Mazari said creative expression needs a lot of courage. “Pakistani artists are very courageous because they choose challenging topics and depict social change in their artwork. (However) there are people on our society who don’t appreciate such art, but then there are those who understand and support those artists and their vision.” (Photo courtesy: Muniba Mazari)

She denied the notion that Pakistan has few women artists. On the contrary, she said: “There are a lot of women artists in Pakistan but unfortunately they don’t get a chance to exhibit their work at bigger level. That’s why you don’t see them in the mainstream. We need to encourage and promote their work or they’ll always be left behind.”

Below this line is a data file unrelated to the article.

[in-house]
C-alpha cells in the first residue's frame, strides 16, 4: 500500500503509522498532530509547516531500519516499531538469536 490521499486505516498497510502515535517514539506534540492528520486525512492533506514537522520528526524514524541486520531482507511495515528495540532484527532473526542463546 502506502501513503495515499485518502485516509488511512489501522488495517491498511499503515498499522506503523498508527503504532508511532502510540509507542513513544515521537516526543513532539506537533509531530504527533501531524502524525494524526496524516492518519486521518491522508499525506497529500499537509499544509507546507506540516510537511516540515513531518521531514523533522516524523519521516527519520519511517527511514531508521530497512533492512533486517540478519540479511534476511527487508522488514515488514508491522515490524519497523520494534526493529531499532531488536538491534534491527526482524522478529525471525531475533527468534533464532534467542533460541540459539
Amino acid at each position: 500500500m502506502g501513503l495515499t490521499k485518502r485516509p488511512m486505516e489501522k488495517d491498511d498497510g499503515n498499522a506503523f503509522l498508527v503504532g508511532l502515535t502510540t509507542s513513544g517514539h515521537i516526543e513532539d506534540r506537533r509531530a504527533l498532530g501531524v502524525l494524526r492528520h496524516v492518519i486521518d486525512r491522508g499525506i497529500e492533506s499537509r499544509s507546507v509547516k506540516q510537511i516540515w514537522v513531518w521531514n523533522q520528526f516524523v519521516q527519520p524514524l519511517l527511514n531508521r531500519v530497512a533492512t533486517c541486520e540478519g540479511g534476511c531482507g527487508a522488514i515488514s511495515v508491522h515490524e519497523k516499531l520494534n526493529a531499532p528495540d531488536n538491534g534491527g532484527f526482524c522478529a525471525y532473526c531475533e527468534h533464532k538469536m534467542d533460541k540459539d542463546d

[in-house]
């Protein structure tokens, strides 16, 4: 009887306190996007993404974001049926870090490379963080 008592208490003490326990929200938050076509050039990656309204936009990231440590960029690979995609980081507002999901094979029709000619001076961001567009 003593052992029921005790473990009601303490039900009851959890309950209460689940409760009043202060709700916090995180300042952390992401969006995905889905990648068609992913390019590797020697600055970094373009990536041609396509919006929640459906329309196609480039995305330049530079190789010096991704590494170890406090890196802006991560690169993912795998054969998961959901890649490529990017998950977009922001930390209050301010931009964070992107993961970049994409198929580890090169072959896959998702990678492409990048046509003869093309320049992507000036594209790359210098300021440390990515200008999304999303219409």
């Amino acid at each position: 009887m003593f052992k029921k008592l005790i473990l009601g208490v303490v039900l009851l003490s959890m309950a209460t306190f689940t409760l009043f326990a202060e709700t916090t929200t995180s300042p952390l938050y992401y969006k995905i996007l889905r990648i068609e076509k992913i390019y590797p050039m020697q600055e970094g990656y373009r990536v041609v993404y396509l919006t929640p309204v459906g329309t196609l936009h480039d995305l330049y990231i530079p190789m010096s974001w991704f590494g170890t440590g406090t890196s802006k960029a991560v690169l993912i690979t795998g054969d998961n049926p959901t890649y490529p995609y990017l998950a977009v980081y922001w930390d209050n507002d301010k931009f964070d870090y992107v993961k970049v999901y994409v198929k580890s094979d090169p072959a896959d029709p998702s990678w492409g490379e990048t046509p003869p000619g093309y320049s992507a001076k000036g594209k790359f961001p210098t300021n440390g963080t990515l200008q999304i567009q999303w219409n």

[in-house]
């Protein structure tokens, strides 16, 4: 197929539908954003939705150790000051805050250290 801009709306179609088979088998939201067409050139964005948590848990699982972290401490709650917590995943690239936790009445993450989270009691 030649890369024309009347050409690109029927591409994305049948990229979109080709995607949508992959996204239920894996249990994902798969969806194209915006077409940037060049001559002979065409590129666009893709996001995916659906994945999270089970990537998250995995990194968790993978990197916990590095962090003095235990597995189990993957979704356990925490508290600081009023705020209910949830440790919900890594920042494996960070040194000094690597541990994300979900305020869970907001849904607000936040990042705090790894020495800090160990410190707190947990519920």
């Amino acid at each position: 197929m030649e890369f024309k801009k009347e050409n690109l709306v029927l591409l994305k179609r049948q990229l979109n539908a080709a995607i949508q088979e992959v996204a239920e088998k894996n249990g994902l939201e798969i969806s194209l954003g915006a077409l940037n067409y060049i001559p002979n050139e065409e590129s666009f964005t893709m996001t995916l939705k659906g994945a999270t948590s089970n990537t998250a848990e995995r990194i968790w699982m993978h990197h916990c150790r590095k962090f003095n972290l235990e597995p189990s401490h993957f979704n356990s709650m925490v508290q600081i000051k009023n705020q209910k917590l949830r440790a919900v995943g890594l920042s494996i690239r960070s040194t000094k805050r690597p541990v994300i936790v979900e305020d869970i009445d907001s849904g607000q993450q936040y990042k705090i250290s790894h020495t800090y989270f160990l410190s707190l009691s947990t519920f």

When asked about her most favorite artist, she said: “In Pakistan my most favorite artist is Saeed Akhtar and globally I love the works of Thomas Fedro and Frida Kahlo.”

Mazari said the state should take care of its artists. “It’s heartbreaking to see artists struggling for their basic rights. You cannot make a living as an artist and that’s one of the major reasons why people don’t want to pursue art as their main career. It comes with a lot of financial challenges. It is the responsibility of the state as well as our society to support the artists, especially the ones who are in need.”
She said Lahore was the most artistic city, rich with cultural diversity. Karachi comes second, whereas the rest of the cities were slowly evolving. “I wish we have more art galleries in all the cities of Pakistan where people can go and experience art.”
Mazari believes that art can fight extremism. “Art is the most powerful way of highlighting social issues and fighting taboos. But for that we need to make art more accessible to the masses.”